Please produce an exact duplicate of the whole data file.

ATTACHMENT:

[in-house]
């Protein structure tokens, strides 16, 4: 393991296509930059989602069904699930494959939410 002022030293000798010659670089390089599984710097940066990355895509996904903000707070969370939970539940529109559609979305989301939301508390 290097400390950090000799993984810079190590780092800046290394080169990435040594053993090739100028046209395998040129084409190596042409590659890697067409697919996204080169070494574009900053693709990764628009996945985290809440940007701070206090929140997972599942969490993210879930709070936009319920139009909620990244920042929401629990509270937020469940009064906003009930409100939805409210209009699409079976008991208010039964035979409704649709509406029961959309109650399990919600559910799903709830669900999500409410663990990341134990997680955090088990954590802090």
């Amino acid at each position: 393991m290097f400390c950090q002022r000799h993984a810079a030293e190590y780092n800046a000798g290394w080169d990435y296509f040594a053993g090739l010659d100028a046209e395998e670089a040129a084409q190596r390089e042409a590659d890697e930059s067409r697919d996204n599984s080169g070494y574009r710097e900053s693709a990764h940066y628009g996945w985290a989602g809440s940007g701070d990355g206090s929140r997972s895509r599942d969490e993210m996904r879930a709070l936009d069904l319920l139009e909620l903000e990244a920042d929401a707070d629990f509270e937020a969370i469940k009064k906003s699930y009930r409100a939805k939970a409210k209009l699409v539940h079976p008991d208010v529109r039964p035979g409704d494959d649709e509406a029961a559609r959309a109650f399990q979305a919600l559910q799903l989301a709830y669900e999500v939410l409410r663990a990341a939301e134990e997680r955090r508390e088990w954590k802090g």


[in-house]
């Protein structure tokens, strides 16, 4: 393991296509930059989602069904699930494959939410 002022030293000798010659670089390089599984710097940066990355895509996904903000707070969370939970539940529109559609979305989301939301508390 290097400390950090000799993984810079190590780092800046290394080169990435040594053993090739100028046209395998040129084409190596042409590659890697067409697919996204080169070494574009900053693709990764628009996945985290809440940007701070206090929140997972599942969490993210879930709070936009319920139009909620990244920042929401629990509270937020469940009064906003009930409100939805409210209009699409079976008991208010039964035979409704649709509406029961959309109650399990919600559910799903709830669900999500409410663990990341134990997680955090088990954590802090």
């Amino acid at each position: 393991m290097f400390c950090q002022r000799h993984a810079a030293e190590y780092n800046a000798g290394w080169d990435y296509f040594a053993g090739l010659d100028a046209e395998e670089a040129a084409q190596r390089e042409a590659d890697e930059s067409r697919d996204n599984s080169g070494y574009r710097e900053s693709a990764h940066y628009g996945w985290a989602g809440s940007g701070d990355g206090s929140r997972s895509r599942d969490e993210m996904r879930a709070l936009d069904l319920l139009e909620l903000e990244a920042d929401a707070d629990f509270e937020a969370i469940k009064k906003s699930y009930r409100a939805k939970a409210k209009l699409v539940h079976p008991d208010v529109r039964p035979g409704d494959d649709e509406a029961a559609r959309a109650f399990q979305a919600l559910q799903l989301a709830y669900e999500v939410l409410r663990a990341a939301e134990e997680r955090r508390e088990w954590k802090g």